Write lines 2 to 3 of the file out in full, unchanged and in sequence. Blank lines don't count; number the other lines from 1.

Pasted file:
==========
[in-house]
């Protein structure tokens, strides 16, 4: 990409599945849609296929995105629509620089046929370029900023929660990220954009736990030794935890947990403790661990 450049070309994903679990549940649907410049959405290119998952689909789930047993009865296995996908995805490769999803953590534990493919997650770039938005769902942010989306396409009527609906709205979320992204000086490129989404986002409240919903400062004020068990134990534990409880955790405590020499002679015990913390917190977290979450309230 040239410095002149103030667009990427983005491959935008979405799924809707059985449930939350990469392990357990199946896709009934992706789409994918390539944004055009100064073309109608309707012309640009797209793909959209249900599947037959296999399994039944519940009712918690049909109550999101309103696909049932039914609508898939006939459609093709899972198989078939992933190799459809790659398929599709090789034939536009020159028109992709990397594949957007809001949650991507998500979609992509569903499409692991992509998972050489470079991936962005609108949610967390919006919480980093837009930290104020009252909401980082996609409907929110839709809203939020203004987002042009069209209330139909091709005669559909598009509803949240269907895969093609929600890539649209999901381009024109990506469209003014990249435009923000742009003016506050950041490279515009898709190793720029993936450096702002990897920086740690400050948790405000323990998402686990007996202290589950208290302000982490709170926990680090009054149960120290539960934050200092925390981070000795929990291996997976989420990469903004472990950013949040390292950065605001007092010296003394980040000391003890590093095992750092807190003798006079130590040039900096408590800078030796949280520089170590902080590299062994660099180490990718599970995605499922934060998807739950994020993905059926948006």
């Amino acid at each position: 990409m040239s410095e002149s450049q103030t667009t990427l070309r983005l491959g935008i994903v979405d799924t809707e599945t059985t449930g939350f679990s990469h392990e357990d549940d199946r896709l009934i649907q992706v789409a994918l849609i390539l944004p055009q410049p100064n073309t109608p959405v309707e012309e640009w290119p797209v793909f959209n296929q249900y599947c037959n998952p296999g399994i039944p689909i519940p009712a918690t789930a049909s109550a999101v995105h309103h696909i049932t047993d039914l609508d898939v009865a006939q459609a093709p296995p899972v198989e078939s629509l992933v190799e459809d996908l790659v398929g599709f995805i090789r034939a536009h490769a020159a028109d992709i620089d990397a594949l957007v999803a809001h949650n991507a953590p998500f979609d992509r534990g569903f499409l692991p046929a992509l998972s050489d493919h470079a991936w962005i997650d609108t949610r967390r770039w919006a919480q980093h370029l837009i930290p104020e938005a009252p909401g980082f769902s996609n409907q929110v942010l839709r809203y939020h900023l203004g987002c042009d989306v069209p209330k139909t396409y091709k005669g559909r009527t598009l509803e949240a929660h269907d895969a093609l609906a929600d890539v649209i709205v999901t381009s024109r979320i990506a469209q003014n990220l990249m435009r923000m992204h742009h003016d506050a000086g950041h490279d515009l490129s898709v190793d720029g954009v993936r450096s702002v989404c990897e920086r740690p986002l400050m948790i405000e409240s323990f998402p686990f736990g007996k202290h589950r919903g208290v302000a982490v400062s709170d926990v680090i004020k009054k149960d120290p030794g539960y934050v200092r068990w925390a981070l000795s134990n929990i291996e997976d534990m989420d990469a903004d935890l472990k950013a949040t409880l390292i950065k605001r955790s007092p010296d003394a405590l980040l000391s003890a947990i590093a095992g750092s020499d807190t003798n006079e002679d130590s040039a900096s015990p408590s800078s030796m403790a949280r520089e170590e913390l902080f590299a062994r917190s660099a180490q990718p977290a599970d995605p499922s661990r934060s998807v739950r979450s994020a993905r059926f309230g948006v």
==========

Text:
């Protein structure tokens, strides 16, 4: 990409599945849609296929995105629509620089046929370029900023929660990220954009736990030794935890947990403790661990 450049070309994903679990549940649907410049959405290119998952689909789930047993009865296995996908995805490769999803953590534990493919997650770039938005769902942010989306396409009527609906709205979320992204000086490129989404986002409240919903400062004020068990134990534990409880955790405590020499002679015990913390917190977290979450309230 040239410095002149103030667009990427983005491959935008979405799924809707059985449930939350990469392990357990199946896709009934992706789409994918390539944004055009100064073309109608309707012309640009797209793909959209249900599947037959296999399994039944519940009712918690049909109550999101309103696909049932039914609508898939006939459609093709899972198989078939992933190799459809790659398929599709090789034939536009020159028109992709990397594949957007809001949650991507998500979609992509569903499409692991992509998972050489470079991936962005609108949610967390919006919480980093837009930290104020009252909401980082996609409907929110839709809203939020203004987002042009069209209330139909091709005669559909598009509803949240269907895969093609929600890539649209999901381009024109990506469209003014990249435009923000742009003016506050950041490279515009898709190793720029993936450096702002990897920086740690400050948790405000323990998402686990007996202290589950208290302000982490709170926990680090009054149960120290539960934050200092925390981070000795929990291996997976989420990469903004472990950013949040390292950065605001007092010296003394980040000391003890590093095992750092807190003798006079130590040039900096408590800078030796949280520089170590902080590299062994660099180490990718599970995605499922934060998807739950994020993905059926948006």
């Amino acid at each position: 990409m040239s410095e002149s450049q103030t667009t990427l070309r983005l491959g935008i994903v979405d799924t809707e599945t059985t449930g939350f679990s990469h392990e357990d549940d199946r896709l009934i649907q992706v789409a994918l849609i390539l944004p055009q410049p100064n073309t109608p959405v309707e012309e640009w290119p797209v793909f959209n296929q249900y599947c037959n998952p296999g399994i039944p689909i519940p009712a918690t789930a049909s109550a999101v995105h309103h696909i049932t047993d039914l609508d898939v009865a006939q459609a093709p296995p899972v198989e078939s629509l992933v190799e459809d996908l790659v398929g599709f995805i090789r034939a536009h490769a020159a028109d992709i620089d990397a594949l957007v999803a809001h949650n991507a953590p998500f979609d992509r534990g569903f499409l692991p046929a992509l998972s050489d493919h470079a991936w962005i997650d609108t949610r967390r770039w919006a919480q980093h370029l837009i930290p104020e938005a009252p909401g980082f769902s996609n409907q929110v942010l839709r809203y939020h900023l203004g987002c042009d989306v069209p209330k139909t396409y091709k005669g559909r009527t598009l509803e949240a929660h269907d895969a093609l609906a929600d890539v649209i709205v999901t381009s024109r979320i990506a469209q003014n990220l990249m435009r923000m992204h742009h003016d506050a000086g950041h490279d515009l490129s898709v190793d720029g954009v993936r450096s702002v989404c990897e920086r740690p986002l400050m948790i405000e409240s323990f998402p686990f736990g007996k202290h589950r919903g208290v302000a982490v400062s709170d926990v680090i004020k009054k149960d120290p030794g539960y934050v200092r068990w925390a981070l000795s134990n929990i291996e997976d534990m989420d990469a903004d935890l472990k950013a949040t409880l390292i950065k605001r955790s007092p010296d003394a405590l980040l000391s003890a947990i590093a095992g750092s020499d807190t003798n006079e002679d130590s040039a900096s015990p408590s800078s030796m403790a949280r520089e170590e913390l902080f590299a062994r917190s660099a180490q990718p977290a599970d995605p499922s661990r934060s998807v739950r979450s994020a993905r059926f309230g948006v």